Sunday, September 17, 2006

A brief review of Matthew Barney's Drawing Restraint 9:

It was bizarre. And long. Nevertheless, the film and music were beautiful. Very heavy with symbolism, about which I'm not too sure how I feel yet. Some metaphors were completely obscure, others were a little more decipherable, and there were definite motifs throughout the film (and exhibit) that helped to anchor the flow of events. The ultimate motif of the piece, as well as all of Barney's previous work, is the image of the "field," which is an oval bisected by a bar. It is manifested in several forms, from a seal on a gift-wrapped package, to a large vat of petroleum jelly on the deck of a Japanese whaling ship. In each case, the bar is deliberately removed from the oval by human hands, which in part (or in whole) represents a creature's struggle and ultimate triumph in removing the restraint (bar) from the body (oval). This was probably the most well-executed metaphor throughout the film.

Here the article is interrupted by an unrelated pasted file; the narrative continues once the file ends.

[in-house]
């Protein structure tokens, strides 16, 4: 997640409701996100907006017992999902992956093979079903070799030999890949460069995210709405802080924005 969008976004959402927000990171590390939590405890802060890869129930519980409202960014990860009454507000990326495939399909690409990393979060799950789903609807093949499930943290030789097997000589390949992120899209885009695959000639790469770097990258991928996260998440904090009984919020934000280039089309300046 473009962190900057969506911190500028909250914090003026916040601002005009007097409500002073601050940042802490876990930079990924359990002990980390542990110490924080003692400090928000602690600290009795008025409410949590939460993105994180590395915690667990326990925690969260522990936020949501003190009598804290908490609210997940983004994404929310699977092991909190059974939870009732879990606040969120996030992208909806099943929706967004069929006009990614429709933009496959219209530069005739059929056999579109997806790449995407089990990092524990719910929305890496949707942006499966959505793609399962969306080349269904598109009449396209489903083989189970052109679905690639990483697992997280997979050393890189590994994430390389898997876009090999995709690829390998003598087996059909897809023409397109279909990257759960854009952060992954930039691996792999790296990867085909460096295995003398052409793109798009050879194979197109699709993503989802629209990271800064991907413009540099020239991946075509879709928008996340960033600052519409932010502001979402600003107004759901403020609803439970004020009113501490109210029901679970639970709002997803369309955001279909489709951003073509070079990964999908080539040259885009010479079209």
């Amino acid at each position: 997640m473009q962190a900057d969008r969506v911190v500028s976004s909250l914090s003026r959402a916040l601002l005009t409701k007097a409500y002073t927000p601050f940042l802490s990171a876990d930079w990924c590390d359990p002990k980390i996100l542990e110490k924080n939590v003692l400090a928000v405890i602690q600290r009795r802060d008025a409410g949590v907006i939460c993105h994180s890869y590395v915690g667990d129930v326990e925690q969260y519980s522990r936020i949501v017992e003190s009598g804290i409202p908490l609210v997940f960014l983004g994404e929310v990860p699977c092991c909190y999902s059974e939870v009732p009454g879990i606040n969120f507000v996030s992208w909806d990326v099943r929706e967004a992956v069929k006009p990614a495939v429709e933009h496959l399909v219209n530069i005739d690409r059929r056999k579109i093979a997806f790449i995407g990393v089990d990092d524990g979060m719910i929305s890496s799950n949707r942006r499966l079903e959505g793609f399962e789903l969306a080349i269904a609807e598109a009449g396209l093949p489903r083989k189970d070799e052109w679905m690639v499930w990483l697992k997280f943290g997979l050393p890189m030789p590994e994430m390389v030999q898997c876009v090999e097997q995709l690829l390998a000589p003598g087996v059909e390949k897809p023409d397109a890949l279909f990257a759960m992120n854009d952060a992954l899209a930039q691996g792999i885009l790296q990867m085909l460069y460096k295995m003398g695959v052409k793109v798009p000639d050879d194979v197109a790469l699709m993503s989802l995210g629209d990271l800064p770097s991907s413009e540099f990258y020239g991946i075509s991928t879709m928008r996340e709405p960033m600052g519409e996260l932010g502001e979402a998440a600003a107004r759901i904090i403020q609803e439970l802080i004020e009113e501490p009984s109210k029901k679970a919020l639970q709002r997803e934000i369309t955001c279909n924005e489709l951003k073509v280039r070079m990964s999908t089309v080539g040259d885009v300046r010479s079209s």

One huge aesthetic downfall for the film was the occasional, though blatant use of CG. It was very distracting for me, but then again, I tend to be very critical of distinct CG-live action mixtures. Would I recommend watching this, if you ever happen to be near the next exhibit (its San Francisco visit ends today)? Yes.